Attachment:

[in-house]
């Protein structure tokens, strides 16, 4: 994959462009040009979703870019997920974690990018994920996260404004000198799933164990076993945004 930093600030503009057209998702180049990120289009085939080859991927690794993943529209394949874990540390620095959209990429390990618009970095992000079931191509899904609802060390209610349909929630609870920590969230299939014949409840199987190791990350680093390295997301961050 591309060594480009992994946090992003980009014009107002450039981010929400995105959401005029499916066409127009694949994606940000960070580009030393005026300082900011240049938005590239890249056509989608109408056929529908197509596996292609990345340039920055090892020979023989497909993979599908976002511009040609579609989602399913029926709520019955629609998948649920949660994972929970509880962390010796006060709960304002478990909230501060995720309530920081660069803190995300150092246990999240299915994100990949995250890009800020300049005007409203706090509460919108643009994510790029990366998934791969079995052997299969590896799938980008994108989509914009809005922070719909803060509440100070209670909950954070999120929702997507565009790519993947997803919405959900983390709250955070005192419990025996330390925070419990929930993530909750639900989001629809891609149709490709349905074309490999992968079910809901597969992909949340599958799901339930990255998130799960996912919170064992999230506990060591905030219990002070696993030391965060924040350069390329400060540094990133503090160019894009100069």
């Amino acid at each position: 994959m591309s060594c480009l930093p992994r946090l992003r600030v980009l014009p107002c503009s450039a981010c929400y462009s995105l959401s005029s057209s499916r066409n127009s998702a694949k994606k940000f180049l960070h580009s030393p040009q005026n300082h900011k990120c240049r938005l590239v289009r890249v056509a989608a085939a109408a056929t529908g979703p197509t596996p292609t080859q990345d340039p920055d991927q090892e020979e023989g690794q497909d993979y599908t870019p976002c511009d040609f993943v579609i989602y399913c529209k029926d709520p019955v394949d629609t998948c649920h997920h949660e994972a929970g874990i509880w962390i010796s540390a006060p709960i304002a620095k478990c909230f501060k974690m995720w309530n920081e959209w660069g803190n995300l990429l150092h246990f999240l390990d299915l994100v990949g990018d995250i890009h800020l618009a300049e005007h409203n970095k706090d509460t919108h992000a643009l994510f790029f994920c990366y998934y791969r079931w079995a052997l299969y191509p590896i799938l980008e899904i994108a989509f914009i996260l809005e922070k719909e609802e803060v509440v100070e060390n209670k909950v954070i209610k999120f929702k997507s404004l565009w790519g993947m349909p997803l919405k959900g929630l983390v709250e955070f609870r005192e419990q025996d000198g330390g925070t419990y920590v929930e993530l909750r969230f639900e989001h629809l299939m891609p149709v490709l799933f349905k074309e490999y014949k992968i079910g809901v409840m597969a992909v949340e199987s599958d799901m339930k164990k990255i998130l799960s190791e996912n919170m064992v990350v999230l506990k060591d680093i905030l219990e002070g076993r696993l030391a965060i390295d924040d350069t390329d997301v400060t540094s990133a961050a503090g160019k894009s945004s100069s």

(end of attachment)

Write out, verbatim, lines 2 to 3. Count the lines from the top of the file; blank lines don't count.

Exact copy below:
């Protein structure tokens, strides 16, 4: 994959462009040009979703870019997920974690990018994920996260404004000198799933164990076993945004 930093600030503009057209998702180049990120289009085939080859991927690794993943529209394949874990540390620095959209990429390990618009970095992000079931191509899904609802060390209610349909929630609870920590969230299939014949409840199987190791990350680093390295997301961050 591309060594480009992994946090992003980009014009107002450039981010929400995105959401005029499916066409127009694949994606940000960070580009030393005026300082900011240049938005590239890249056509989608109408056929529908197509596996292609990345340039920055090892020979023989497909993979599908976002511009040609579609989602399913029926709520019955629609998948649920949660994972929970509880962390010796006060709960304002478990909230501060995720309530920081660069803190995300150092246990999240299915994100990949995250890009800020300049005007409203706090509460919108643009994510790029990366998934791969079995052997299969590896799938980008994108989509914009809005922070719909803060509440100070209670909950954070999120929702997507565009790519993947997803919405959900983390709250955070005192419990025996330390925070419990929930993530909750639900989001629809891609149709490709349905074309490999992968079910809901597969992909949340599958799901339930990255998130799960996912919170064992999230506990060591905030219990002070696993030391965060924040350069390329400060540094990133503090160019894009100069």
């Amino acid at each position: 994959m591309s060594c480009l930093p992994r946090l992003r600030v980009l014009p107002c503009s450039a981010c929400y462009s995105l959401s005029s057209s499916r066409n127009s998702a694949k994606k940000f180049l960070h580009s030393p040009q005026n300082h900011k990120c240049r938005l590239v289009r890249v056509a989608a085939a109408a056929t529908g979703p197509t596996p292609t080859q990345d340039p920055d991927q090892e020979e023989g690794q497909d993979y599908t870019p976002c511009d040609f993943v579609i989602y399913c529209k029926d709520p019955v394949d629609t998948c649920h997920h949660e994972a929970g874990i509880w962390i010796s540390a006060p709960i304002a620095k478990c909230f501060k974690m995720w309530n920081e959209w660069g803190n995300l990429l150092h246990f999240l390990d299915l994100v990949g990018d995250i890009h800020l618009a300049e005007h409203n970095k706090d509460t919108h992000a643009l994510f790029f994920c990366y998934y791969r079931w079995a052997l299969y191509p590896i799938l980008e899904i994108a989509f914009i996260l809005e922070k719909e609802e803060v509440v100070e060390n209670k909950v954070i209610k999120f929702k997507s404004l565009w790519g993947m349909p997803l919405k959900g929630l983390v709250e955070f609870r005192e419990q025996d000198g330390g925070t419990y920590v929930e993530l909750r969230f639900e989001h629809l299939m891609p149709v490709l799933f349905k074309e490999y014949k992968i079910g809901v409840m597969a992909v949340e199987s599958d799901m339930k164990k990255i998130l799960s190791e996912n919170m064992v990350v999230l506990k060591d680093i905030l219990e002070g076993r696993l030391a965060i390295d924040d350069t390329d997301v400060t540094s990133a961050a503090g160019k894009s945004s100069s």